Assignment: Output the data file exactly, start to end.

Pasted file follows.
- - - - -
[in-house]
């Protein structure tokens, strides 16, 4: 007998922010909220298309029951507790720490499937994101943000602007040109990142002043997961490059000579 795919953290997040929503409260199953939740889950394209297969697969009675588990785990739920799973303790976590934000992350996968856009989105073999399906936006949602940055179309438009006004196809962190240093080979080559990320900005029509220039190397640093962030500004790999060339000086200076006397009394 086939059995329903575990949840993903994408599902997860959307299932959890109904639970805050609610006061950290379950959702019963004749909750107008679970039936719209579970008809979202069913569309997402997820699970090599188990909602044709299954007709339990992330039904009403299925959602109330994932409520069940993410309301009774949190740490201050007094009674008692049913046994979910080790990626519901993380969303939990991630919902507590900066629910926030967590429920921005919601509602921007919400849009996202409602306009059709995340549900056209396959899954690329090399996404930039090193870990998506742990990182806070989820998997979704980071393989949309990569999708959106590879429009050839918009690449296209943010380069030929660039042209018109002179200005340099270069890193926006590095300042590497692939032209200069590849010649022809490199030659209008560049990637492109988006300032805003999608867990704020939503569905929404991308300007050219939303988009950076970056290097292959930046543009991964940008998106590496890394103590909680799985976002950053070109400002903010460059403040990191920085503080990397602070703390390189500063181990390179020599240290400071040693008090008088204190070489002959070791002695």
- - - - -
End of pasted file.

[in-house]
């Protein structure tokens, strides 16, 4: 007998922010909220298309029951507790720490499937994101943000602007040109990142002043997961490059000579 795919953290997040929503409260199953939740889950394209297969697969009675588990785990739920799973303790976590934000992350996968856009989105073999399906936006949602940055179309438009006004196809962190240093080979080559990320900005029509220039190397640093962030500004790999060339000086200076006397009394 086939059995329903575990949840993903994408599902997860959307299932959890109904639970805050609610006061950290379950959702019963004749909750107008679970039936719209579970008809979202069913569309997402997820699970090599188990909602044709299954007709339990992330039904009403299925959602109330994932409520069940993410309301009774949190740490201050007094009674008692049913046994979910080790990626519901993380969303939990991630919902507590900066629910926030967590429920921005919601509602921007919400849009996202409602306009059709995340549900056209396959899954690329090399996404930039090193870990998506742990990182806070989820998997979704980071393989949309990569999708959106590879429009050839918009690449296209943010380069030929660039042209018109002179200005340099270069890193926006590095300042590497692939032209200069590849010649022809490199030659209008560049990637492109988006300032805003999608867990704020939503569905929404991308300007050219939303988009950076970056290097292959930046543009991964940008998106590496890394103590909680799985976002950053070109400002903010460059403040990191920085503080990397602070703390390189500063181990390179020599240290400071040693008090008088204190070489002959070791002695």